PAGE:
Texture at the Hub
The Hub, National Centre for Craft and Design

Texture is a constant and vital aspect to my work. It always has been and I expect it always will. Whether it is the rendering of a surface through drawing media or creating tactile qualities through materials and stitch, the fascination with wanting to touch the finished work is incredibly important.

This work has evolved from a fascination with the interaction between sound and vision as cumulative elements in the substance of my memories. It strives to be an exploration and innovative use of materials and processes. This work reflects the emotions and images that I associate with particular pieces of popular music; sounds that I want to be able to give visual form to and are able to touch. I enjoy the ambiguity of images that can be read in several ways.

These wall hung Textile pieces explore phrases of children’s sayings that are related to work, play and hands. For this exhibition I have developed a number of panels that incorporate found gloves that are trapped and fused under layers of imagery. The Glove as an expression of identity, uniformity and disguise has been a recent obsession in my work. They can protect the good by keeping the wearer from harm, but they can also be used by the bad. A symbol of guilt throughout many cultures is the red hand, a common association of literally being ‘caught red handed’, or in the act of perpetrating a crime. Injuries are wrapped, protected, cared for and mended by ‘helping hands’.


Helping Hands

Whilst researching for this project I discovered a battered and worn 1930’s St. John Ambulance Manual of first aid that had belonged to my great uncle. Diagrams of how to support and tend casualties, with written instructions, provided a rich supply of imagery that is quaint and vaguely anachronistic in today’s society.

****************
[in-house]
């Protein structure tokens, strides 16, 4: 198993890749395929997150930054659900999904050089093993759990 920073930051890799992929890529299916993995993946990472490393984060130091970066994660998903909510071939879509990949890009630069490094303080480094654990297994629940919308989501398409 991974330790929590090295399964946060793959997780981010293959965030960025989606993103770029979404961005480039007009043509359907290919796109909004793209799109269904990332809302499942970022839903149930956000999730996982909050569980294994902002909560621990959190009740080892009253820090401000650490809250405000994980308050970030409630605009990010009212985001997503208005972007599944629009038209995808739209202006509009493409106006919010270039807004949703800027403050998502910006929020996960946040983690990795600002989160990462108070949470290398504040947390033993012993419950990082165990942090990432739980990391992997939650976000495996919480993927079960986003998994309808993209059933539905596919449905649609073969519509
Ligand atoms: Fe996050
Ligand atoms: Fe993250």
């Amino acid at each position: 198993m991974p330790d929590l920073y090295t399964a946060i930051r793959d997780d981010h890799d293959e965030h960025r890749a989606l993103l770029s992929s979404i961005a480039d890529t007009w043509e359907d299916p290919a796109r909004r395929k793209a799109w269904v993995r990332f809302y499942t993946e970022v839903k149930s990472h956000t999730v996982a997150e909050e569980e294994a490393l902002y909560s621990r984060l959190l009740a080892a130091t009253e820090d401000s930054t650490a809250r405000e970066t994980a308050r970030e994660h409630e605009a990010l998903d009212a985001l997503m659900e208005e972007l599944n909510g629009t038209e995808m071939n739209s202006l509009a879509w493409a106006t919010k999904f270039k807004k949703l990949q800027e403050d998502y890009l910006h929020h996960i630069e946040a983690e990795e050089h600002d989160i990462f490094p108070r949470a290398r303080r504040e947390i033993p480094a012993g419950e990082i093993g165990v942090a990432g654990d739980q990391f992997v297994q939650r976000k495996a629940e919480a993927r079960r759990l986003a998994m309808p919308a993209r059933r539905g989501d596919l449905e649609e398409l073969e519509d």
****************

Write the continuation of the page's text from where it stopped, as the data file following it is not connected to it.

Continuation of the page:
Green Fingers

Green Fingers’ is a somewhat disturbing term for the notion of unusually potent growing and nurturing abilities. Gardening is an occupation that remains constant and the somewhat pagan enjoyment of tending the earth and being surrounded by nature is another avenue I decided to explore.I wanted to elevate the everyday, utilitarian, mass produced items and give them an individualism that defied the elitism of a hierarchy of cloth. Why is cotton less precious than silk? Is work only of value if its component materials are of intrinsic value?

In the making of the work the gloves have become unwearable, sewn together, sewn down and thus rendered useless and incapable of serving their designed function.


Least Said, Soonest Mended

The format of a diary page gives a linear context to the stitched pieces and uniformity within which to explore the themes of personal and family memories. The idea of ‘being busy’ and using our hands is central to the work. I find that every activity in life often appears to have to be ‘timetabled’ or it fails to happen. The notions of making, creating, nurturing and mending often feel outdated in today’s ‘virtual’ society and I am endeavoring to highlight the physicality of these acts by using found ‘antique’ imagery and juxtaposing it with more contemporary objects.




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